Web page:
Born and raised in inland North Carolina, April “found” paddling for the first time in 2011 while completing her Masters of Science in Deep Sea Coral Reef Ecology at The University of North Carolina – Wilmington. She had previously worked as a seahorse breeder and received her undergraduate degrees in Marine Biology and Environmental Science. While she didn’t love the world of academia, it was clear that an ocean-oriented career was definitely in the cards for her. Her love for paddling was swift, entering a SUP race mere weeks after hopping on a board for the first time. Her success in the sport, however, was less swift, and she didn’t finish that first race she entered, but that didn’t deter her one bit. After another year of practice, she went back to face the 6 mile Money Island course at the Carolina Cup. Not only did she finish the race, she placed second. A decade later, in 2021 April achieved the goal she set out for all along winning the Women’s 13.1 mile Graveyard Race at the Carolina Cup, becoming a paddling poster child for dedication and persistence.
Her first real notable success in the sport came after signing with Hobie and Salt Life to compete on the European race tour in 2016. After a move to California in 2017, she committed herself entirely to training, and began her coaching business, hoping to help others who shared her love for the water.
From 2018 to 2019, April shifted her training focus from high intensity days on the water, and began emphasizing recovery, aerobic base work, and nutrition. The shift worked! In 2018-2019, she won Gold at Pan American Surfing Games, placed 2nd at the Carolina Cup, Women’s Graveyard SUP 2019, was the 2019 Gorge Downwind OC1 Women’s Champion, placed 1st at Columbia Gorge Paddle Challenge, Women’s Technical race, and was the New York SUP Open Overall Women’s Champion. Finally, she was the APP World Tour, World Vice-Champion 2019.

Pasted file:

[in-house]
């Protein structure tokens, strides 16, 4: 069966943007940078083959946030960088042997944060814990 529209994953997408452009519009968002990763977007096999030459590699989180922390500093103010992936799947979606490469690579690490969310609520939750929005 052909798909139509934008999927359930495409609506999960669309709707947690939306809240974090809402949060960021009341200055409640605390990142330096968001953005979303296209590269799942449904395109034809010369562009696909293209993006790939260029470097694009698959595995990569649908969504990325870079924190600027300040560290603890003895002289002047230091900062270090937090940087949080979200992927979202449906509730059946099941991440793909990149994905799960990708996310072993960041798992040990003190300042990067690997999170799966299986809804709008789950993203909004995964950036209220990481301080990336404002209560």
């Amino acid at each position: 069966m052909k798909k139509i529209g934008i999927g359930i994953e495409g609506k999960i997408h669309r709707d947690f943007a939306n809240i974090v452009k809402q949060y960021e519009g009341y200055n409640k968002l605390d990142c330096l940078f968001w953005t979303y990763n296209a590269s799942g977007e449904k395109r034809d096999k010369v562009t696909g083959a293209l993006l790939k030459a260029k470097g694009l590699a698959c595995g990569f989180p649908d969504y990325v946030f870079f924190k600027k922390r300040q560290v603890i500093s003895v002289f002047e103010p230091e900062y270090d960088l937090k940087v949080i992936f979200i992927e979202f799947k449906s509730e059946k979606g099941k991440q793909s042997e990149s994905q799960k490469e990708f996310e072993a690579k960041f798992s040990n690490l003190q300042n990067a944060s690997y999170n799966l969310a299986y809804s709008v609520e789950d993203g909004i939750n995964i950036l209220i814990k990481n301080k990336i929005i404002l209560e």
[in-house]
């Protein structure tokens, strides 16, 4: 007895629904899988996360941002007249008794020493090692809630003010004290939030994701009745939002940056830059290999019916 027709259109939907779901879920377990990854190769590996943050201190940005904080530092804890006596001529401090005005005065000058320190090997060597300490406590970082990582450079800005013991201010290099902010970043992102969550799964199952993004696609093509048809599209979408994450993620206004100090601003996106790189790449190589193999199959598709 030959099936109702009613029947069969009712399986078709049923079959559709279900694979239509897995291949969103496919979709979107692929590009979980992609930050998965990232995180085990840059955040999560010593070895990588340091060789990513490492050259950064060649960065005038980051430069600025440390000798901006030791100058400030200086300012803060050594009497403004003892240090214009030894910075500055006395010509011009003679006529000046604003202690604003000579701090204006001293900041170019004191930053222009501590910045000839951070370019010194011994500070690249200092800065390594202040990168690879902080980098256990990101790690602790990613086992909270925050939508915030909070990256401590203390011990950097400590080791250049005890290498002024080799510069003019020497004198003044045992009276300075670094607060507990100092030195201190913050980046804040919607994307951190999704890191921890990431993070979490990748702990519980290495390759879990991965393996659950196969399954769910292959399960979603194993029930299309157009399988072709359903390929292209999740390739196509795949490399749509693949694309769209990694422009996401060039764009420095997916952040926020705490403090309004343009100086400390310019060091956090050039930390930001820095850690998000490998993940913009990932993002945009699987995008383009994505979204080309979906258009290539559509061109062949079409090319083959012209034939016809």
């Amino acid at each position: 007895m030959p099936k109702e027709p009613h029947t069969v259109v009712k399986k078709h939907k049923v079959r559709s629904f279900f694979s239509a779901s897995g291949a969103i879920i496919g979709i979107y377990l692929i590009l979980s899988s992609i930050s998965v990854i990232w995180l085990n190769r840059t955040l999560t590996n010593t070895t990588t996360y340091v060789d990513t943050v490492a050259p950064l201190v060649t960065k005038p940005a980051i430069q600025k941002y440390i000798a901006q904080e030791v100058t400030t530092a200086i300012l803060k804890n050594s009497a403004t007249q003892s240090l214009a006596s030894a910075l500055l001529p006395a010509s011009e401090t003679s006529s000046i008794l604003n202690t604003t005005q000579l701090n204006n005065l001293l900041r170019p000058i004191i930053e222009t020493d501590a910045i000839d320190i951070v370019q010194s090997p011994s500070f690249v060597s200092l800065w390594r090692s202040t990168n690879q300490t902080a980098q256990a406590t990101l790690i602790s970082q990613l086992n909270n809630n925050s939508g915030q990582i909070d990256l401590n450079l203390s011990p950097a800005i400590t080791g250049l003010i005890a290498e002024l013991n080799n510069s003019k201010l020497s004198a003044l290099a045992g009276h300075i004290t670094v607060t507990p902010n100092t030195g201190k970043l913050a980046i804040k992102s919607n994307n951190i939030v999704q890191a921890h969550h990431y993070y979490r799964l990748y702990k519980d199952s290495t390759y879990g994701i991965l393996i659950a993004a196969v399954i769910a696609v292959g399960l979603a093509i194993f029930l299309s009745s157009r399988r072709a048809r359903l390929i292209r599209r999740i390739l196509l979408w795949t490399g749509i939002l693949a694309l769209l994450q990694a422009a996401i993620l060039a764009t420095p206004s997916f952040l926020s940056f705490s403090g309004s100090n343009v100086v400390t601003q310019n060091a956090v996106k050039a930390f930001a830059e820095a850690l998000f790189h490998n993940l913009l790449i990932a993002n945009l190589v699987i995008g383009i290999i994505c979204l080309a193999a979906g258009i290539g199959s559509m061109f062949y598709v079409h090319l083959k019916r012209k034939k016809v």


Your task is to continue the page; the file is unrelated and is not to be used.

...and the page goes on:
Training came in puzzle-like pieces for April. Some years she used more than others, trying different combinations of work and training and recovery until the whole picture started coming together and the successes started rolling in. She says, “Every time I fall short, I find a way I can improve and I see where it may all just work out in the end… if I focus and work hard enough.” Her discipline is nearly bar-none. If there is an area of herself she can work on, she goes out and does it with ferocity.
While she has had many accomplishments on the water in recent years, she feels her biggest and most important achievements can’t be 100% attributed to on the water training. “Training” is so much more than working out. April preaches intentionality above all else. She applies it in her own training and is one of the first lessons she teaches as a coach. It can be so easy to fall into the ‘all or nothing’ fallacy, but if April has learned anything these past five years, it’s that the little things add up and small actions pay big dividends. When faced with the choice to skip a workout in favor of doubling up the next day because she’s short on time, April says she’d rather do air squats while cooking dinner because it’s the daily discipline that matters most.
April has overcome massive training obstacles on her way to becoming the world’s vice-champion of stand up paddling. Among these was a severe case of Aerobic Deficiency Syndrome and Overtraining. Turns out, she is far from alone. In addition to learning everything she can about paddling technique, stroke mechanics, surfing techniques, which equipment works best and why, she is also well versed in all things related to training physiology. She is largely self-taught (and if you’re ever curious about how she got started, she can recommend a book… or twelve) bringing the same vigor she used to obtain her Masters of Science to reach her paddling goals.
Her knowledge of exercise science & physiology, as well as nutrition, is 10 years in the making. She has helped many others correct cases of Aerobic Deficiency Syndrome to lead healthier lives while improving their paddle abilities (partly by convincing people that more food during a training cycle is almost never a bad thing)! In addition, she’s a certified instructor through both the American Canoe Association and World Paddle Association.